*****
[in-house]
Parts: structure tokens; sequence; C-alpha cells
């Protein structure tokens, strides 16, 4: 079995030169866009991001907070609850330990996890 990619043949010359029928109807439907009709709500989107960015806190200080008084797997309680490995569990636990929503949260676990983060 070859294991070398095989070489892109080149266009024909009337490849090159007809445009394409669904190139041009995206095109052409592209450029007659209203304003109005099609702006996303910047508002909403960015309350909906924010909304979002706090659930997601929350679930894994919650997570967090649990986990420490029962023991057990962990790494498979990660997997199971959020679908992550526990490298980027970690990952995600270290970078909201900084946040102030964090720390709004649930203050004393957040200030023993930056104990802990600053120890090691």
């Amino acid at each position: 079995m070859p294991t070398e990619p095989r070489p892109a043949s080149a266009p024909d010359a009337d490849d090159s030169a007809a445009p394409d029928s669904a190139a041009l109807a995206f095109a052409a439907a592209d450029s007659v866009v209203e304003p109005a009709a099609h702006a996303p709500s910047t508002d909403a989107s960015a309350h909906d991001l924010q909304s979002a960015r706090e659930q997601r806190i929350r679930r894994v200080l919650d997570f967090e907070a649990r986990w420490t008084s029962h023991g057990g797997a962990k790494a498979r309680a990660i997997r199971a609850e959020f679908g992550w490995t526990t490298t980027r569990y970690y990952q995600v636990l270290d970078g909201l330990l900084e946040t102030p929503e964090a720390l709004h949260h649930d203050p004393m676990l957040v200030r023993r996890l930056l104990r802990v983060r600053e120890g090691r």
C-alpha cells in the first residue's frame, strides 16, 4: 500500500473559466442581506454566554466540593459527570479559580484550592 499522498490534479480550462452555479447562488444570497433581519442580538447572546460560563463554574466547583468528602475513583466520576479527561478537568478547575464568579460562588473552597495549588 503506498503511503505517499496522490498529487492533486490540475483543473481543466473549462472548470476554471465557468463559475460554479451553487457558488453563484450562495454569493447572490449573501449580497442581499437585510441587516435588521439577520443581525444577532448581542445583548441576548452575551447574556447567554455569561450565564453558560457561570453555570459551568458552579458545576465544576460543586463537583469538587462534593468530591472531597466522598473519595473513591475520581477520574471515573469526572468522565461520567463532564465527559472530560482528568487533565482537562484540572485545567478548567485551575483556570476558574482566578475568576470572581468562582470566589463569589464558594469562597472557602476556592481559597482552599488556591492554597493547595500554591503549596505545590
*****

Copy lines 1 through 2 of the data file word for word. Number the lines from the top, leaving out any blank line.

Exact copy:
[in-house]
Parts: structure tokens; sequence; C-alpha cells